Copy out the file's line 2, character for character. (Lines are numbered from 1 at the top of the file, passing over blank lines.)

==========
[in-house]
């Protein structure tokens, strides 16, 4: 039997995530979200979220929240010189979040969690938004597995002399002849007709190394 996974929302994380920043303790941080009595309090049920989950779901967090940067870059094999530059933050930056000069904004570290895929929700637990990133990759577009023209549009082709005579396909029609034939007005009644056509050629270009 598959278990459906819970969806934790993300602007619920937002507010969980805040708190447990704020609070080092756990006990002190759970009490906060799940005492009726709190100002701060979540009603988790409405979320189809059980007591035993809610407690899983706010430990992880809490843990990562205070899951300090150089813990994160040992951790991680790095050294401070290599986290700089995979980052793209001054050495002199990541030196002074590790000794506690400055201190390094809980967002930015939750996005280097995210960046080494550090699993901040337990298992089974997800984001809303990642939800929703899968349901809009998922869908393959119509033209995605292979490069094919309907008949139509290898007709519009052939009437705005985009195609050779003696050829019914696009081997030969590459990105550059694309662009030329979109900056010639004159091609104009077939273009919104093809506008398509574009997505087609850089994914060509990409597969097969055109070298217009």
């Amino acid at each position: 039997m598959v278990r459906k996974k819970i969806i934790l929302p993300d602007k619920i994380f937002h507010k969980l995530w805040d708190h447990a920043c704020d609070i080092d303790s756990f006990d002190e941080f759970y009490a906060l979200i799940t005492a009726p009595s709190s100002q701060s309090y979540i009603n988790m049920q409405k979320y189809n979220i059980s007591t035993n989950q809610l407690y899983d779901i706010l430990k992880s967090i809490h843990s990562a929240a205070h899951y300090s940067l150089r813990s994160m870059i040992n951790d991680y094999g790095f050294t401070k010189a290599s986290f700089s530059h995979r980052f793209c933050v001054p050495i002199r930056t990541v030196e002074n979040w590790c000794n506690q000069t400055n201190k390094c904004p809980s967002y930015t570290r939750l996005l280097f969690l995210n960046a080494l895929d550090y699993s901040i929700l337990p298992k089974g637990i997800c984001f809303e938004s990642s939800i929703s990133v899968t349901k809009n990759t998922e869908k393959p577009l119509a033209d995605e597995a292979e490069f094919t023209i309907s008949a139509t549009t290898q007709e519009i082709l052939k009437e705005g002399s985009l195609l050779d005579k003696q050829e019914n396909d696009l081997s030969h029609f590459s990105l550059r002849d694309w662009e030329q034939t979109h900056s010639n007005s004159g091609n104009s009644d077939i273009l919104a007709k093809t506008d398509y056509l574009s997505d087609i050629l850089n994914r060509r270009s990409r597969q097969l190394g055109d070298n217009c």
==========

């Protein structure tokens, strides 16, 4: 039997995530979200979220929240010189979040969690938004597995002399002849007709190394 996974929302994380920043303790941080009595309090049920989950779901967090940067870059094999530059933050930056000069904004570290895929929700637990990133990759577009023209549009082709005579396909029609034939007005009644056509050629270009 598959278990459906819970969806934790993300602007619920937002507010969980805040708190447990704020609070080092756990006990002190759970009490906060799940005492009726709190100002701060979540009603988790409405979320189809059980007591035993809610407690899983706010430990992880809490843990990562205070899951300090150089813990994160040992951790991680790095050294401070290599986290700089995979980052793209001054050495002199990541030196002074590790000794506690400055201190390094809980967002930015939750996005280097995210960046080494550090699993901040337990298992089974997800984001809303990642939800929703899968349901809009998922869908393959119509033209995605292979490069094919309907008949139509290898007709519009052939009437705005985009195609050779003696050829019914696009081997030969590459990105550059694309662009030329979109900056010639004159091609104009077939273009919104093809506008398509574009997505087609850089994914060509990409597969097969055109070298217009």